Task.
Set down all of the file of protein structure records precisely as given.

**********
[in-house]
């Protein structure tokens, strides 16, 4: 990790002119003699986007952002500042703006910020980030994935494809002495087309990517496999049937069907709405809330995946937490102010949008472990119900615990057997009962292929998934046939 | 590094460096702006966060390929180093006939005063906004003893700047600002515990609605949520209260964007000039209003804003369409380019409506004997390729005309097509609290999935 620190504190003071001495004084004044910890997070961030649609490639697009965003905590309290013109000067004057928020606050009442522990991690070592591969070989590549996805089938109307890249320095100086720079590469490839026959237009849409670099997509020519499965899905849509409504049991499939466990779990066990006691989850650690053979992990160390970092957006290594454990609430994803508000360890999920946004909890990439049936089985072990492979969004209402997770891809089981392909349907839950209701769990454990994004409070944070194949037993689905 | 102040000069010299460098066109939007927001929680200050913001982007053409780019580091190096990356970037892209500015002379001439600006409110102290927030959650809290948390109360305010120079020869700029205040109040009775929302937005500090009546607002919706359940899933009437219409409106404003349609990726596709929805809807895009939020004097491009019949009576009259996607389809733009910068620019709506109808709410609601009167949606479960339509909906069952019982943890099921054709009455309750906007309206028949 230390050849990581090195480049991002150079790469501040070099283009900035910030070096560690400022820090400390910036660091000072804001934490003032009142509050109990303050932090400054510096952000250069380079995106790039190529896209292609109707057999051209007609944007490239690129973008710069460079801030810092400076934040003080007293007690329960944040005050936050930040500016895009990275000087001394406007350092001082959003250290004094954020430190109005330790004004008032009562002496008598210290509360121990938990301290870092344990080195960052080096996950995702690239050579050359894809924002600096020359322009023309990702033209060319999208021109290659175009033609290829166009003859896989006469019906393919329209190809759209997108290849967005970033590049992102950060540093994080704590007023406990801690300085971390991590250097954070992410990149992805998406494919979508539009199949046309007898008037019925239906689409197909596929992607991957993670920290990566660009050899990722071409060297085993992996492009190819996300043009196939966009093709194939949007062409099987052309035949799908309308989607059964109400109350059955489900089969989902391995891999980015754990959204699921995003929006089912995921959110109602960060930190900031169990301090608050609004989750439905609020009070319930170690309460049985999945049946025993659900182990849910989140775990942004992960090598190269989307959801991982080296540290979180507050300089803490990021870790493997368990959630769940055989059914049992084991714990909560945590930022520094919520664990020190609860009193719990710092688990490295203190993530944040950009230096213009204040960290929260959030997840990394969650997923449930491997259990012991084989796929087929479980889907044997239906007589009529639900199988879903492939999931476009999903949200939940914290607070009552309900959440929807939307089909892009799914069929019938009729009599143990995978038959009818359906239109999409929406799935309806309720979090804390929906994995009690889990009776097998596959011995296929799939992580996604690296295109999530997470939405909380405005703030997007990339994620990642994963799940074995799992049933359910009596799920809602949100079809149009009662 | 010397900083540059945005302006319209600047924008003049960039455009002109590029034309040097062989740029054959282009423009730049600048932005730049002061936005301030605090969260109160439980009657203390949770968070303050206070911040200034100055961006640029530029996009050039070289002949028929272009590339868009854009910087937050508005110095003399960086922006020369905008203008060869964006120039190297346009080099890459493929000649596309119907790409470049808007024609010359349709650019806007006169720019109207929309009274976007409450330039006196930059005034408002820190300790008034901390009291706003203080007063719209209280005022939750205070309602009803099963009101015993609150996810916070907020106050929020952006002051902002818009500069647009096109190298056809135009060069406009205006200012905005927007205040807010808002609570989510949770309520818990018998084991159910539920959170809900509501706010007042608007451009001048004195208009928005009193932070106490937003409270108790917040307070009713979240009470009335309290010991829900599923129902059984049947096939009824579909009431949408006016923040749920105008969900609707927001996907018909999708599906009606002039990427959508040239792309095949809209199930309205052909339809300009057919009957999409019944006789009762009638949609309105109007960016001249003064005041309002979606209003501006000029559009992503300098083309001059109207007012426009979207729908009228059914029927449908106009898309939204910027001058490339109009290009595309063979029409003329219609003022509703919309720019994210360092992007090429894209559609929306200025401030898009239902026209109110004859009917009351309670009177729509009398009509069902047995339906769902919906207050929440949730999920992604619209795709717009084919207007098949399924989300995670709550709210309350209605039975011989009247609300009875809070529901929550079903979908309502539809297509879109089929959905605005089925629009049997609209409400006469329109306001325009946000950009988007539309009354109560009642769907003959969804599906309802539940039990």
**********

[in-house]
């Protein structure tokens, strides 16, 4: 990790002119003699986007952002500042703006910020980030994935494809002495087309990517496999049937069907709405809330995946937490102010949008472990119900615990057997009962292929998934046939 | 590094460096702006966060390929180093006939005063906004003893700047600002515990609605949520209260964007000039209003804003369409380019409506004997390729005309097509609290999935 620190504190003071001495004084004044910890997070961030649609490639697009965003905590309290013109000067004057928020606050009442522990991690070592591969070989590549996805089938109307890249320095100086720079590469490839026959237009849409670099997509020519499965899905849509409504049991499939466990779990066990006691989850650690053979992990160390970092957006290594454990609430994803508000360890999920946004909890990439049936089985072990492979969004209402997770891809089981392909349907839950209701769990454990994004409070944070194949037993689905 | 102040000069010299460098066109939007927001929680200050913001982007053409780019580091190096990356970037892209500015002379001439600006409110102290927030959650809290948390109360305010120079020869700029205040109040009775929302937005500090009546607002919706359940899933009437219409409106404003349609990726596709929805809807895009939020004097491009019949009576009259996607389809733009910068620019709506109808709410609601009167949606479960339509909906069952019982943890099921054709009455309750906007309206028949 230390050849990581090195480049991002150079790469501040070099283009900035910030070096560690400022820090400390910036660091000072804001934490003032009142509050109990303050932090400054510096952000250069380079995106790039190529896209292609109707057999051209007609944007490239690129973008710069460079801030810092400076934040003080007293007690329960944040005050936050930040500016895009990275000087001394406007350092001082959003250290004094954020430190109005330790004004008032009562002496008598210290509360121990938990301290870092344990080195960052080096996950995702690239050579050359894809924002600096020359322009023309990702033209060319999208021109290659175009033609290829166009003859896989006469019906393919329209190809759209997108290849967005970033590049992102950060540093994080704590007023406990801690300085971390991590250097954070992410990149992805998406494919979508539009199949046309007898008037019925239906689409197909596929992607991957993670920290990566660009050899990722071409060297085993992996492009190819996300043009196939966009093709194939949007062409099987052309035949799908309308989607059964109400109350059955489900089969989902391995891999980015754990959204699921995003929006089912995921959110109602960060930190900031169990301090608050609004989750439905609020009070319930170690309460049985999945049946025993659900182990849910989140775990942004992960090598190269989307959801991982080296540290979180507050300089803490990021870790493997368990959630769940055989059914049992084991714990909560945590930022520094919520664990020190609860009193719990710092688990490295203190993530944040950009230096213009204040960290929260959030997840990394969650997923449930491997259990012991084989796929087929479980889907044997239906007589009529639900199988879903492939999931476009999903949200939940914290607070009552309900959440929807939307089909892009799914069929019938009729009599143990995978038959009818359906239109999409929406799935309806309720979090804390929906994995009690889990009776097998596959011995296929799939992580996604690296295109999530997470939405909380405005703030997007990339994620990642994963799940074995799992049933359910009596799920809602949100079809149009009662 | 010397900083540059945005302006319209600047924008003049960039455009002109590029034309040097062989740029054959282009423009730049600048932005730049002061936005301030605090969260109160439980009657203390949770968070303050206070911040200034100055961006640029530029996009050039070289002949028929272009590339868009854009910087937050508005110095003399960086922006020369905008203008060869964006120039190297346009080099890459493929000649596309119907790409470049808007024609010359349709650019806007006169720019109207929309009274976007409450330039006196930059005034408002820190300790008034901390009291706003203080007063719209209280005022939750205070309602009803099963009101015993609150996810916070907020106050929020952006002051902002818009500069647009096109190298056809135009060069406009205006200012905005927007205040807010808002609570989510949770309520818990018998084991159910539920959170809900509501706010007042608007451009001048004195208009928005009193932070106490937003409270108790917040307070009713979240009470009335309290010991829900599923129902059984049947096939009824579909009431949408006016923040749920105008969900609707927001996907018909999708599906009606002039990427959508040239792309095949809209199930309205052909339809300009057919009957999409019944006789009762009638949609309105109007960016001249003064005041309002979606209003501006000029559009992503300098083309001059109207007012426009979207729908009228059914029927449908106009898309939204910027001058490339109009290009595309063979029409003329219609003022509703919309720019994210360092992007090429894209559609929306200025401030898009239902026209109110004859009917009351309670009177729509009398009509069902047995339906769902919906207050929440949730999920992604619209795709717009084919207007098949399924989300995670709550709210309350209605039975011989009247609300009875809070529901929550079903979908309502539809297509879109089929959905605005089925629009049997609209409400006469329109306001325009946000950009988007539309009354109560009642769907003959969804599906309802539940039990």